Monday, June 15, 2015

Can A Lien Still Be Stripped Off In A Chapter 13?

Well, the answer is, as of today, we do not know.  We have yet to see how the courts will react to Bank of America vs. Caulkett.  Below is one attorneys analysis of the situation regarding Chapter 13 cases:

The court explained that the anti-modification protections provided to secured creditors by 11 U.S.C. § 1322(b)(2) apply only when the creditor's lien actually has some value, drawing a distinction between under-secured liens and liens without any value whatsoever. "'Section 1322(b)(2) protects a creditor's rights in a mortgage lien only where the debtor's residence retains enough value — after accounting for other encumbrances that have priority over the lien — so that the lien is at least partially secured under Section 506(a).'" Id. at 881-82 (quoting Pond v. Farm Specialist Realty (In re Pond), 252 F.3d 122, 126 (2d Cir. 2001)). When "the creditor's claim is wholly unsecured, then the reasoning of Nobelman [v. American Sav. Bank, 508 U.S. 324 (1993) (prohibiting stripping of partially secured liens)] does not preclude modifying the creditor's rights under § 1322(b)(2)." Id. at 882. A wholly unsecured creditor does not hold a claim secured by the debtor's residence, so the anti-modification [4]  provision does not apply. Id. (citing McDonald v. Master Fin'l, Inc. (In re McDonald), 205 F.3d 606, 612 (3d Cir. 2000)). Accordingly, Chapter 13 debtors may strip off the lien of a junior lienholder where there is no equity securing the security interest in the property.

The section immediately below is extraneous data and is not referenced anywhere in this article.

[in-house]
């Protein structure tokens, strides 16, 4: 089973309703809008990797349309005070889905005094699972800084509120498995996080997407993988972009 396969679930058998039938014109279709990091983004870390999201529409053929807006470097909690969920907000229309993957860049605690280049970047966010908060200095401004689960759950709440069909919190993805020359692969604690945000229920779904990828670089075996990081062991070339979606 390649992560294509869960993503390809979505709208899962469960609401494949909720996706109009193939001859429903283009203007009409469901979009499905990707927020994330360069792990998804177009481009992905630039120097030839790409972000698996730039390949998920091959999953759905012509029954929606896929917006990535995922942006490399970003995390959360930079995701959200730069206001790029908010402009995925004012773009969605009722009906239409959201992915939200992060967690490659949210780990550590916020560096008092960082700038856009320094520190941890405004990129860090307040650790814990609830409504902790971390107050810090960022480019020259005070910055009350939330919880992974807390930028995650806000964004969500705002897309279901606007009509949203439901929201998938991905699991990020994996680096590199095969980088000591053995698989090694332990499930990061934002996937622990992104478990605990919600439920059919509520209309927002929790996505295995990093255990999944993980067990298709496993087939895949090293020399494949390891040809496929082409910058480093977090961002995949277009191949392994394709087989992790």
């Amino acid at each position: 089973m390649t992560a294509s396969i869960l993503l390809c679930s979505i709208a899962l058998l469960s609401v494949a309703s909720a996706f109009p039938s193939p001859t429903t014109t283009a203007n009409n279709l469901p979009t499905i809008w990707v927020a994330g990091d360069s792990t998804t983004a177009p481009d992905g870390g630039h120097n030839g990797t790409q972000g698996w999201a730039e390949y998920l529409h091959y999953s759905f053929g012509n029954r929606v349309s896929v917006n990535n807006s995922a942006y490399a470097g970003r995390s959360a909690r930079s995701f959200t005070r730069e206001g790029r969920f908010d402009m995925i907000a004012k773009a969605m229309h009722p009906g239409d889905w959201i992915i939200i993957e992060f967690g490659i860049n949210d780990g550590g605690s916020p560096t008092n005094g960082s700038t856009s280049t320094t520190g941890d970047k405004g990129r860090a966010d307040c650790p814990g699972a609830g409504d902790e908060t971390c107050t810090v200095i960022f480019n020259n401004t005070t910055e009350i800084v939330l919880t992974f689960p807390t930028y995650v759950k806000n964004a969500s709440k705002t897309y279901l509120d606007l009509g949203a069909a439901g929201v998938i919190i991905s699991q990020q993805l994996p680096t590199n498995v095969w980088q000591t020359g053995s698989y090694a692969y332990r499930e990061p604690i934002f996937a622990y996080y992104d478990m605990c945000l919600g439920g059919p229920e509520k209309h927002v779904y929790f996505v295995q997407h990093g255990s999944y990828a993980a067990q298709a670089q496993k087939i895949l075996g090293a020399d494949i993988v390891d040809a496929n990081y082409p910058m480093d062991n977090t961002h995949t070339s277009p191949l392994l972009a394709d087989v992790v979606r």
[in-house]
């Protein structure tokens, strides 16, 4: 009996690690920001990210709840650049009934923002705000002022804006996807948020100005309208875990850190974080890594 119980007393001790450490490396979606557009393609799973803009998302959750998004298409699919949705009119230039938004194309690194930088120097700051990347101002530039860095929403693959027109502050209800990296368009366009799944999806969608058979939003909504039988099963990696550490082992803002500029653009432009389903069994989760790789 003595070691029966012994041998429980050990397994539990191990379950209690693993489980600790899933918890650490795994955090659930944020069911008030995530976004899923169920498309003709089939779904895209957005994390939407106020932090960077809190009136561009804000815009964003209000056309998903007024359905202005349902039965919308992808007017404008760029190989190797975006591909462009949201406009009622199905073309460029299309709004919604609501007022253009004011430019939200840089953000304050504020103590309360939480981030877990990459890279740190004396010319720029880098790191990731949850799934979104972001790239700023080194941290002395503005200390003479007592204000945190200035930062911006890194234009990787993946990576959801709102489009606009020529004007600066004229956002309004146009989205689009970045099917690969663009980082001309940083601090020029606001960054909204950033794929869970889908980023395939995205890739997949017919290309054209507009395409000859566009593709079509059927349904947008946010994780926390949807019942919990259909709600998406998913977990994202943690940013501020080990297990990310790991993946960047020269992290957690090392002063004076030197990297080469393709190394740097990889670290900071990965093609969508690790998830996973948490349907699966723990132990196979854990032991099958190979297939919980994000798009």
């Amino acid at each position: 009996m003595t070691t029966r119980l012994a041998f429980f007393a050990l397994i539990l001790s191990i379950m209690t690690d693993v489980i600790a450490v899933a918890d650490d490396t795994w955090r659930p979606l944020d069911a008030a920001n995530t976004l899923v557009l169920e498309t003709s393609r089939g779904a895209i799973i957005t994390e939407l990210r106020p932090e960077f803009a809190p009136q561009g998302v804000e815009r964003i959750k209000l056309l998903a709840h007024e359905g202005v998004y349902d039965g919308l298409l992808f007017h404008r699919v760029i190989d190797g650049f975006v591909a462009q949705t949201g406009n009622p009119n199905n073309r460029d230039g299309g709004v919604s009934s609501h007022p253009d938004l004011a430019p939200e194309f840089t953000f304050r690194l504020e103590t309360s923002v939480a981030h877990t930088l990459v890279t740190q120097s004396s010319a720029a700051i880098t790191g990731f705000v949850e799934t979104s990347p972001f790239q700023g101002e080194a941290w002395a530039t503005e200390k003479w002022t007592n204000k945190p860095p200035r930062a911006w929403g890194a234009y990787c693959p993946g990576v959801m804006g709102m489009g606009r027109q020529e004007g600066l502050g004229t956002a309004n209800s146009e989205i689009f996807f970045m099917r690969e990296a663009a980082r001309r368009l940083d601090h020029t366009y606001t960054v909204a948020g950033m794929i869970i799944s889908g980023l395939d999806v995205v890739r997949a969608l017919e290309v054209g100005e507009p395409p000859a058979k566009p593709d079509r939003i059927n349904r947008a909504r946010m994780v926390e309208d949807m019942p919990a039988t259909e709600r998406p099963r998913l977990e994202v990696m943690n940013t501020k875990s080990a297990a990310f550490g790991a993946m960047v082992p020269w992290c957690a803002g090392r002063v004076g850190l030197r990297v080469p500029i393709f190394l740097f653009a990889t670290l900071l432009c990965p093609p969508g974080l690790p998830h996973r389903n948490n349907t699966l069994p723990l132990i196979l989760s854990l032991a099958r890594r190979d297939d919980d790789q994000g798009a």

If you have a different analysis, please enter it below.


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